There’s a poster of Seinfeld’s Cosmo Kramer (allposters.com) on the wall outside the ladies room of our office.  If you’re a fan of the series, you know which one I’m talking about.  How it wound up there is a long story, but it’s emblematic of the nature of our company, which is that we insist on having fun (we will have a fun company, and that’s an order).  In fact it’s written into our value statement: that we won’t take ourselves too seriously.

A few years back when I went to work on my MBA I read quite a few case studies on companies that had embraced “workplace fun”.  Perhaps the most notable of these companies were Southwest Airlines, Nordstrom, Hewlett-Packard, and (not surprisingly) Disney.  I think the most effective application of the fun is to not keep it bottled up within the doors of the company – the fun should be shared with customers, vendors, partners, and random visitors to the office.  Some dark-suited vendors may have been in our office and thought the Kramer poster “less than professional”; those are vendors I won’t be doing business with.

A couple of fun at work instances with Southwest come to mind, like one flight attendant’s safety announcement “…and in the EXTREMELY HIGHLY UNLIKELY event of a water landing…” on a flight between Dallas and Austin (those of you not familiar with Texas geography should check a map).  Another flight attendant’s Bobby McFerrin style “disco sounds” (sorry, don’t know how to express the sound in words other than “oo-Wah, oo-Wah”).  On one particularly bumpy landing in bad weather, the pilot’s artificially cheerful and beautifully sarcastic announcement, “Hey folks, welcome to Houston!” (which proved to be a wonderful way to relieve all the white knuckles).  And finally, a flight attendant’s announcement, just as we’re slowing down halfway down the runway during landing, in perfect Roy Rogers style, “Whoooaa, big fella”.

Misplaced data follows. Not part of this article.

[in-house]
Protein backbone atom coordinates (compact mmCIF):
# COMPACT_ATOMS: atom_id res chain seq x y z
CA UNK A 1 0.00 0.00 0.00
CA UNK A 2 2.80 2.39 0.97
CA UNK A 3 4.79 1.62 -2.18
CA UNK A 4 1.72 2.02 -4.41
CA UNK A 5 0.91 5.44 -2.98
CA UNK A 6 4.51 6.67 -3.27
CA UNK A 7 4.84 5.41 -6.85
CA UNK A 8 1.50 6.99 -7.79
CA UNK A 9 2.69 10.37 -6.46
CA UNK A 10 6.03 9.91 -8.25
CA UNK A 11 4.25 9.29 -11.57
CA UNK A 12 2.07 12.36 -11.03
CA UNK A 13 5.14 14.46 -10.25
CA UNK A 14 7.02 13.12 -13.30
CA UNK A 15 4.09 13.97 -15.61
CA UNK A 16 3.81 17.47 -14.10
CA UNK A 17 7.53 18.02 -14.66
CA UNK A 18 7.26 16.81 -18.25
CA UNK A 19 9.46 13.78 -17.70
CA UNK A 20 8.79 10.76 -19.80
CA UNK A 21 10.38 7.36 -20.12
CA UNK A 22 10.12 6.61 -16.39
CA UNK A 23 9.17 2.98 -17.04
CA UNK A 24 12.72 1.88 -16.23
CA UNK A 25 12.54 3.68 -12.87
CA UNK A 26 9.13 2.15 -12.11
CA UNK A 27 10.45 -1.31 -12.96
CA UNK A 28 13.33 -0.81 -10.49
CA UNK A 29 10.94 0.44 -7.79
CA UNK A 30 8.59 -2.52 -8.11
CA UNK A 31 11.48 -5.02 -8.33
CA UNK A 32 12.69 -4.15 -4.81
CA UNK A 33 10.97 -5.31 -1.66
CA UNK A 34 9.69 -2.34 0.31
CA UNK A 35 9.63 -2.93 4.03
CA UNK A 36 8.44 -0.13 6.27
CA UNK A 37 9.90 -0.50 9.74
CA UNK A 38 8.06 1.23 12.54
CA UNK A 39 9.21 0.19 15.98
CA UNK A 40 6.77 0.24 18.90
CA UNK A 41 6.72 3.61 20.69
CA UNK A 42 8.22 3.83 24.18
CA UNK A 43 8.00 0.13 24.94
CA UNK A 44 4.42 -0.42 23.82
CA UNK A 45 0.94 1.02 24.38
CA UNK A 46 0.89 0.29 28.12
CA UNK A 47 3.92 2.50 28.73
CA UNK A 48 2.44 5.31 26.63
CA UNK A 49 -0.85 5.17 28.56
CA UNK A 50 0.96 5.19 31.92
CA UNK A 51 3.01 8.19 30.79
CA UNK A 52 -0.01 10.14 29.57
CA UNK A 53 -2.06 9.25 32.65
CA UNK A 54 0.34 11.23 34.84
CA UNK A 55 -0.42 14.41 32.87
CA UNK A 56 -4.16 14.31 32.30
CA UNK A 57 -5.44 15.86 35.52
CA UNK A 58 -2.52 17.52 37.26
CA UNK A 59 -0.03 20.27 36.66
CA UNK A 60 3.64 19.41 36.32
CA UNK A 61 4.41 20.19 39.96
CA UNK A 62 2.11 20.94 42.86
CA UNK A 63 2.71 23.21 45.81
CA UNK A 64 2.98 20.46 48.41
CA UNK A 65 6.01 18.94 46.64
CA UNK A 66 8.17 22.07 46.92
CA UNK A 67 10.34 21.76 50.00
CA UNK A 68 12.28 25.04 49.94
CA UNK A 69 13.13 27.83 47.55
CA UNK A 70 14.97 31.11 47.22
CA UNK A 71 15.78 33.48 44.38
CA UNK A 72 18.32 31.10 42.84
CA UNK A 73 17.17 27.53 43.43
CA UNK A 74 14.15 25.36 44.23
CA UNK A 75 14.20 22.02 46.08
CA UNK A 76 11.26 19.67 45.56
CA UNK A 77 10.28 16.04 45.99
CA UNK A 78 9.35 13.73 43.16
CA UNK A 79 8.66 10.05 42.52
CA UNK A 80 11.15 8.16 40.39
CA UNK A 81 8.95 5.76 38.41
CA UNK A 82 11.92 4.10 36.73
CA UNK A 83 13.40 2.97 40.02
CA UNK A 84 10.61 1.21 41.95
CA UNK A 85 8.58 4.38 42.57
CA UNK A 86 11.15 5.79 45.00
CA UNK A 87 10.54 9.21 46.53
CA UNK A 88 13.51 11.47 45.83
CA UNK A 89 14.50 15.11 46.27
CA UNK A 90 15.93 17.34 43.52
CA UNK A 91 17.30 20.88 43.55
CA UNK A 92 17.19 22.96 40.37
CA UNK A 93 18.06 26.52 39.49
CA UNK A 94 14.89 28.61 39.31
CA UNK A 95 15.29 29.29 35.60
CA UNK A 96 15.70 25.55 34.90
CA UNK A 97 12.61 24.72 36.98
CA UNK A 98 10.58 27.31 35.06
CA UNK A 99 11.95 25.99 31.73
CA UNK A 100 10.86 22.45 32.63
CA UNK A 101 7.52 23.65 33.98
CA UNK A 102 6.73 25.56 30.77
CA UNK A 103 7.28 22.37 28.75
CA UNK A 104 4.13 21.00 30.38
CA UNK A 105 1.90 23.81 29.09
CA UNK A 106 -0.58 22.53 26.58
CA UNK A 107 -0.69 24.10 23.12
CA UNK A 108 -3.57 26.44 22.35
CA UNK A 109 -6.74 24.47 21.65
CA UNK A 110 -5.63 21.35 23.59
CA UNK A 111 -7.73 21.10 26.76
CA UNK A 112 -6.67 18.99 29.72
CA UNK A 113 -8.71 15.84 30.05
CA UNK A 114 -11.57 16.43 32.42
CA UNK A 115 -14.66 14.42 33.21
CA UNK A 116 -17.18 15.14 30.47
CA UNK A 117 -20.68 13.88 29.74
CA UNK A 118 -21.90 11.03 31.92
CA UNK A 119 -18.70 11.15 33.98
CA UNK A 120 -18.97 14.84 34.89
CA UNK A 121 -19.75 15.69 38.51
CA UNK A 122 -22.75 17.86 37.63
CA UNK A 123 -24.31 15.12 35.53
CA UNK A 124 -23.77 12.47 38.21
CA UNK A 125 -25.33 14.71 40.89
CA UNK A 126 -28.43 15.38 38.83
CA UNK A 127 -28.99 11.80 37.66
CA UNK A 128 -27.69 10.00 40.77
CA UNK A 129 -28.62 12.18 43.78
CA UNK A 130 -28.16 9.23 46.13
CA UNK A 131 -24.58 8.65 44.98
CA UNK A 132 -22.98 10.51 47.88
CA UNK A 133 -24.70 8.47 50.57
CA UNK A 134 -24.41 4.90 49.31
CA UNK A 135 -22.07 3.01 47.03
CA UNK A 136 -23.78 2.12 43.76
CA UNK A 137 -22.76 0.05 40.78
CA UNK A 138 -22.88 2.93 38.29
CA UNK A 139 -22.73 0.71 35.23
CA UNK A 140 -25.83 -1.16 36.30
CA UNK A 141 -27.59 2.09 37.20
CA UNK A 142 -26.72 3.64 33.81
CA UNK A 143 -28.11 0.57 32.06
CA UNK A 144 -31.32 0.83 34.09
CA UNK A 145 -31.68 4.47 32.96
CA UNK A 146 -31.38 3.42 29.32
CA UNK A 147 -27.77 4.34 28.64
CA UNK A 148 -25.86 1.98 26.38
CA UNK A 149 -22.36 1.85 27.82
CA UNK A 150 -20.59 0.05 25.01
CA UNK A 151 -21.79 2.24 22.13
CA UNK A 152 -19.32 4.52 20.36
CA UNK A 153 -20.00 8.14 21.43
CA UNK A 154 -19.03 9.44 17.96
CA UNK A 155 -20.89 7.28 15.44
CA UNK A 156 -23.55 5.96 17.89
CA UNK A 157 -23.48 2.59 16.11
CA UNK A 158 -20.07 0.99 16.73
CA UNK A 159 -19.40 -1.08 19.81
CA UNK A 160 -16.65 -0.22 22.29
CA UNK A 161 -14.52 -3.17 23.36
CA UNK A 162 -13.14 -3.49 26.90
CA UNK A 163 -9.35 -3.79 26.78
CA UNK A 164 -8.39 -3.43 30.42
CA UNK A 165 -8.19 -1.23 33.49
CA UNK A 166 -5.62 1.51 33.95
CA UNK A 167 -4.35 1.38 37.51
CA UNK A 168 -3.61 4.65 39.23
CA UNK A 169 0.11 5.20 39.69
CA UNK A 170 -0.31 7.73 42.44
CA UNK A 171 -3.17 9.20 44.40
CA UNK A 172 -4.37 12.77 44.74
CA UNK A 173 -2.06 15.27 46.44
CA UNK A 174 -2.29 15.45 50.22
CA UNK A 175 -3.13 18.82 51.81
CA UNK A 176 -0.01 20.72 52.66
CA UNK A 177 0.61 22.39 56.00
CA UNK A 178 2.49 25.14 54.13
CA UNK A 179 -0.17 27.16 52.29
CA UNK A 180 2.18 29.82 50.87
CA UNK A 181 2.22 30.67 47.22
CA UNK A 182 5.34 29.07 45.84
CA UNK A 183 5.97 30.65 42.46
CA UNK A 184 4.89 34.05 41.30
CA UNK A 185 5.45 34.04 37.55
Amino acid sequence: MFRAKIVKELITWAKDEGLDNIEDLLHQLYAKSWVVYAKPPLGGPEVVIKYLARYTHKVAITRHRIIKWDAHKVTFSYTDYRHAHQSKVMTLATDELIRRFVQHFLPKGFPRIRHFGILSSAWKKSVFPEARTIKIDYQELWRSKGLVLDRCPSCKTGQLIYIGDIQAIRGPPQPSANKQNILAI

What’s so interesting about companies who embrace fun is that not only are they companies with lower turnover than their competitors, but they’re also companies with better customer retention rates and better customer satisfaction.  Hmm, I wonder why?  Back in the days when I flew Southwest (unfortunately they don’t fly in the Atlanta market, so I don’t fly them much any more) I flew them almost as much because I enjoyed flying Southwest as because they were cheap, at least insofar as you can enjoy flying anywhere and with anyone.  Fun seems, then, to be a great investment.

So what happens around our office?  The developers have been known to take all the stuff off someone’s desk and replace it with sticky note and whiteboard pictures of the stuff.  We have a football that was supposed to have been a trophy for our annual “college football challenge”, but it got put to use, well, as a real football.  One time, I got a call from one of our vendors – it was a synthesized voice telling me that our account was past due by 39 cents and they were about to shut us down if we didn’t pay immediately.  We had had some billing troubles with this vendor, so it didn’t surprise me, but this pushed me over the edge and I started making calls and leaving messages for what surely must have later been bewildered customer service agents.  It turns out my professional services guys had programmed this phone message, not the vendor.  I thought it was hilarious.  The really funny thing was I NEVER got a return call from that vendor (so I never had to apologize for having been “mistaken”) – if I had ever gotten an irate call from one of my customers, I would have been calling them in a heartbeat.  It’s no wonder we’re no longer with that vendor.

So here’s the challenge for you: I need to get back at my professional services guys, and I need a good idea.  Seriously.  It’s been over a year, so they’re not expecting anything (unless they read my blog, which I REALLY SERIOUSLY doubt).  Email me your best workplace practical jokes at chuck.ros@emeraldsoftwaregroup.com or post a comment to this blog – if I get a good one I’ll try it out and blog about how it worked.

Update: Chuck sold Emerald Software Group in 2011. You can learn about his new company by clicking here.

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